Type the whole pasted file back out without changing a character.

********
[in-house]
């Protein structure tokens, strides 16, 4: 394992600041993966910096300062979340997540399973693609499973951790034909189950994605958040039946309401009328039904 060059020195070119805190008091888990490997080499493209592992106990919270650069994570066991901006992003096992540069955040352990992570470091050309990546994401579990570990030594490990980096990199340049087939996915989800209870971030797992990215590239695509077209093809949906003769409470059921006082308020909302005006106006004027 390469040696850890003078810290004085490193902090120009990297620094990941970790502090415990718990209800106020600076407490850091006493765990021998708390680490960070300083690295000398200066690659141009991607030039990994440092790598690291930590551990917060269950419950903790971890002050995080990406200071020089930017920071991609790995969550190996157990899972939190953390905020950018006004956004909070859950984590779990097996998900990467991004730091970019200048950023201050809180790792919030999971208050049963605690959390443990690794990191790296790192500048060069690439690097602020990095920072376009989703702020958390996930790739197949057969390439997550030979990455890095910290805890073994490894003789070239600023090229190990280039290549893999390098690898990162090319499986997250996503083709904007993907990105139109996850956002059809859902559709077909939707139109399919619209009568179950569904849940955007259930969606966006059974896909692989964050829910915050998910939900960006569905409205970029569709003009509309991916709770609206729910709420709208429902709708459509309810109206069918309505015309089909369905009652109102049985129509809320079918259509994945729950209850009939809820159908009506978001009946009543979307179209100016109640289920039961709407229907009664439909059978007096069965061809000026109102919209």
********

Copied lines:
[in-house]
């Protein structure tokens, strides 16, 4: 394992600041993966910096300062979340997540399973693609499973951790034909189950994605958040039946309401009328039904 060059020195070119805190008091888990490997080499493209592992106990919270650069994570066991901006992003096992540069955040352990992570470091050309990546994401579990570990030594490990980096990199340049087939996915989800209870971030797992990215590239695509077209093809949906003769409470059921006082308020909302005006106006004027 390469040696850890003078810290004085490193902090120009990297620094990941970790502090415990718990209800106020600076407490850091006493765990021998708390680490960070300083690295000398200066690659141009991607030039990994440092790598690291930590551990917060269950419950903790971890002050995080990406200071020089930017920071991609790995969550190996157990899972939190953390905020950018006004956004909070859950984590779990097996998900990467991004730091970019200048950023201050809180790792919030999971208050049963605690959390443990690794990191790296790192500048060069690439690097602020990095920072376009989703702020958390996930790739197949057969390439997550030979990455890095910290805890073994490894003789070239600023090229190990280039290549893999390098690898990162090319499986997250996503083709904007993907990105139109996850956002059809859902559709077909939707139109399919619209009568179950569904849940955007259930969606966006059974896909692989964050829910915050998910939900960006569905409205970029569709003009509309991916709770609206729910709420709208429902709708459509309810109206069918309505015309089909369905009652109102049985129509809320079918259509994945729950209850009939809820159908009506978001009946009543979307179209100016109640289920039961709407229907009664439909059978007096069965061809000026109102919209």